Molotov-Ribbentrop Pact

The Rise of Fascism

Europe 1939.0823

Molotov-Ribbentrop Pact

The Rise of Fascism in Italy, National Socialism in Germany, the Spanish Civil War, and the expansion of Nazi Germany (23 August 1939)

Historical Map of Europe & the Mediterranean

In August 1939, Germany surprised the world by signing the Molotov-Ribbentrop_Pact with the Soviet Union. Formally, this was a non-aggression pact between two ideological enemies. However a secret clause agreed to the division of eastern Europe, in particular Poland.

Main Events

Slovakia accepts German protection

Lithuania cedes Memel to Germany

On 20 March 1939, Germany presented an ultimatum to Lithuania to retrocede the Memel/Klaipeda region to Germany or face invasion by the Wehrmacht. Lithuania complied, and cede the area to Germany on 22 March.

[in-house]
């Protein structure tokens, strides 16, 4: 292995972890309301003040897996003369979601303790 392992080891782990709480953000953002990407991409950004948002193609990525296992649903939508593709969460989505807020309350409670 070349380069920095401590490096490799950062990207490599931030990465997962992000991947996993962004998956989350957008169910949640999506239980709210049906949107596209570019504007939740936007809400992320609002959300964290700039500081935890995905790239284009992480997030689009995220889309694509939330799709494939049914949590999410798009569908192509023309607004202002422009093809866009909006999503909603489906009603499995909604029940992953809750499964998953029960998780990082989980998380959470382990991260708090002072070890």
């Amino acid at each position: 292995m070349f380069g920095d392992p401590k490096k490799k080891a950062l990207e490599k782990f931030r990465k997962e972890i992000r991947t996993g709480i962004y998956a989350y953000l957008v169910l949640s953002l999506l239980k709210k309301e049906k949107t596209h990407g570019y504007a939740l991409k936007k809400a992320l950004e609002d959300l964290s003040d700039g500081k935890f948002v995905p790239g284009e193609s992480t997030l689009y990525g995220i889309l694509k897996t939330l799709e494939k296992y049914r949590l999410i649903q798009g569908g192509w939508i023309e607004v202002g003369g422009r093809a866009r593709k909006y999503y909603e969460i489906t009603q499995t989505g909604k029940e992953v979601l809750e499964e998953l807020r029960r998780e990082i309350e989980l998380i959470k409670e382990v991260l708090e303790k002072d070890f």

Slovak-Hungarian War

The Kingdom of Hungary invaded the Slovak Republic from Carpatho-Ukraine without any declaration of war. The attack was timed to preempt Nazi Germany's countersigning of its Treaty of Protection with Slovakia, which the Germans used as an excuse not to intervene. As a result, the Slovaks were forced to cede a strip of eastern Slovakia to Hungary.

Spanish Nationalists launch final offensive

Franco declares end of Spanish Civil War

Italy seizes Albania

Molotov-Ribbentrop Pact

German foreign minister Joachim von Ribbentrop and Vyacheslav Molotov, his Soviet counterpart, signed the Treaty of Non-aggression between Germany and the Union of Soviet Socialist Republics in Moscow. The pact provided a guarantee that neither of the two powers would take up arms against the other, as well as secretly dividing eastern Europe between them.

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